“Keep Portland Weird” – Remembering The Legacy Of Bill Walton In Portland


Sometimes, a player’s impact exists solely on the court.

They might lead their team to a championship or two, reinvent the position they play for future players, or get inducted into the Naismith Hall of Fame.

While yes, these are all worthwhile achievements, these on-court accolades aren’t enough for some. Some players’ presence extends beyond the court, bringing authenticity to commentating, unafraid to share their opinions, and rocking a tie-dye shirt to celebrate their favorite band instead of the typical suit.

Everything stated, on and off the court, describes Bill Walton, Portland Trail Blazers legend. While he passed away from cancer at age 71 on Monday, May 27th, the uproar of support for him, his family, and his legacy made it abundantly clear the impact he had.

He may have ruffled some feathers throughout his career, even avoiding Portland for decades, but one thing is clear — Walton is the personified version of ‘Keep Portland Weird.’

Walton was born in La Mesa, California, where he took a liking to sports early on. He clinched two California Interscholastic Federation championships as a center for Helix High School and was ultimately recruited by the UCLA Bruins’ legendary coach, John Wooden.

Wooden led the Bruins to become one of the most successful basketball programs in history, and Walton was there for four of those seasons. UCLA went undefeated and conquered the NCAA two years in a row in Walton’s time.

But also, in his time as a Bruin, he made his politics and opinions clear, getting arrested for protesting the Vietnam War in 1972, and that fight in him never left.

In 1974, Walton was the number one draft pick in the NBA Draft, bringing his journey from California to Oregon to play for the Portland Trail Blazers. But his rookie years were plagued by injury, as Walton held chronic foot injuries and broke many of his bones in his first two years in the league. However, that didn’t stop him from averaging 12.8 points and 12.6 rebounds per game in his first year in the NBA, increasing both numbers for his second.

But 1977 was when things changed for the better — not just for Walton but the entire Portland community. Under coach Jack Ramsey, the Blazers clinched their first — and only — NBA Championship. In Portland’s Playoff run, Walton averaged over 17 points and 12 rebounds per game. In the Championship matchup with the Philadelphia 76ers, the Blazers were the underdogs, relinquishing the first two games to the 76ers. However, Portland came back from the deficit and went on a four-game win streak that clinched its first title. In the final game of the series, Walton led the charge to victory with 20 points and 23 rebounds.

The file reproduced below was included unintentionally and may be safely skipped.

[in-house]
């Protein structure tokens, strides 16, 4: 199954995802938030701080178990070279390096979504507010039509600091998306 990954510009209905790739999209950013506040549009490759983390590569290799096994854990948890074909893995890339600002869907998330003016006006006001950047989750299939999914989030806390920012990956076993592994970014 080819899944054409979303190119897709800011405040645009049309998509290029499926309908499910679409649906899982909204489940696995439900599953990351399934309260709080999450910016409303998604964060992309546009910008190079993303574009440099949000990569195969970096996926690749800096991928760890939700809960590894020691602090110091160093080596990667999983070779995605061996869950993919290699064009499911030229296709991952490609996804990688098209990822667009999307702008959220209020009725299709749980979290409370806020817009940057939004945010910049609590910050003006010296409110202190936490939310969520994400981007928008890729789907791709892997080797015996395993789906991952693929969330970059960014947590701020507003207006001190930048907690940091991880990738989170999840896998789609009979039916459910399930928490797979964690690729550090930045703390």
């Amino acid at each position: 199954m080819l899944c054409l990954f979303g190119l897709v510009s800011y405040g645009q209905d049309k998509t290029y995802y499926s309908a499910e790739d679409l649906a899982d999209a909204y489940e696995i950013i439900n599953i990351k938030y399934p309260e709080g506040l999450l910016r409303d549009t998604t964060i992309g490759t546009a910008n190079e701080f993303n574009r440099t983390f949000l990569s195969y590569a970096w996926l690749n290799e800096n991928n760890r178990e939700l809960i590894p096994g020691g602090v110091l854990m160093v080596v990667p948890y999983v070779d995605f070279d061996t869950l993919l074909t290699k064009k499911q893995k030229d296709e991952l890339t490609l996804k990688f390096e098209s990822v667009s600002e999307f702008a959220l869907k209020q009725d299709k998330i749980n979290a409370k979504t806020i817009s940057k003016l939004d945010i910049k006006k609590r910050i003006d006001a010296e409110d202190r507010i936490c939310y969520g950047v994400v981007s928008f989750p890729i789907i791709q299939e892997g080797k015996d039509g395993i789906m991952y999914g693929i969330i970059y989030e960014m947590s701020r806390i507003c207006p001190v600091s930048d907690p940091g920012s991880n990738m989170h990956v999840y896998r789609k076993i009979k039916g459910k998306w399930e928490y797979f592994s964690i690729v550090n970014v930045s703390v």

He became a member of the community through his years in Portland, as well. Of course, his love of the Grateful Dead grew each year, connecting him with the overall atmosphere of weirdness in Portland, but he could also be seen downtown, riding his bike or shooting hoops in Wallace Park with local children and families.

One thing is for sure — the bike was his preferred mode of transportation, and if you were driving near the Moda Center in the mid-70s, you might have seen a 6-foot-11 Bill Walton biking to work.

However, his love for the city didn’t last. In 1978, an injury ended his season, and he was benched for the entire 1979 season before being traded to the San Diego Clippers. Although he begged the staff to be traded, claiming they forced him to play through his injuries, the program denied his request.

And as a result, he developed a slight distaste for Portland.

After his time with the Clippers and another Championship with the Boston Celtics, Walton retired and became a color commentator. This role truly showcased his personality to the masses and his love for The Grateful Dead.

Walton’s distaste for Portland lasted decades until he returned in 2009 to receive the Governor’s Gold Award, attend fundraisers, and make amends with the Portland community. His return to Portland was welcome, and since then, he has reconciled his connection with the city and the program, creating a lasting impact on the community and emphasizing optimism and positive vibes.

During the 1977 celebratory parade for the Blazers, Walton took the journey on his bike, as expected. In 2019, he returned to Portland to celebrate the Blazers’ 50th anniversary in the NBA. And, of course, he was on his bike. But not just any bike — a bike with The Grateful Dead logo proudly painted on the front, ready to take on Portland. At the end of the ride, a Grateful Dead tribute band performed, and Walton got to perform with them.

Walton may not have had the best relationship with Portland in his lifetime, but Portland had a strong relationship with him. The city recognized and rejoiced in everything Walton brought, from the weirdness to the hardware. It’s been nearly 50 years, and people don’t remember his trade requests and dissatisfaction with the program. They remember his legacy, his impact on the center position, and his eccentric personality that made everyone around him smile.

The slogan ‘Keep Portland Weird’ came to the city in 2003, but the weirdness of Portland came long before 2003. It arrived on the scene in 1974 in a nearly 7-foot frame named Bill Walton. And the weirdness will stick around and be celebrated forever, as Walton’s spirit and legacy will live in Portland.

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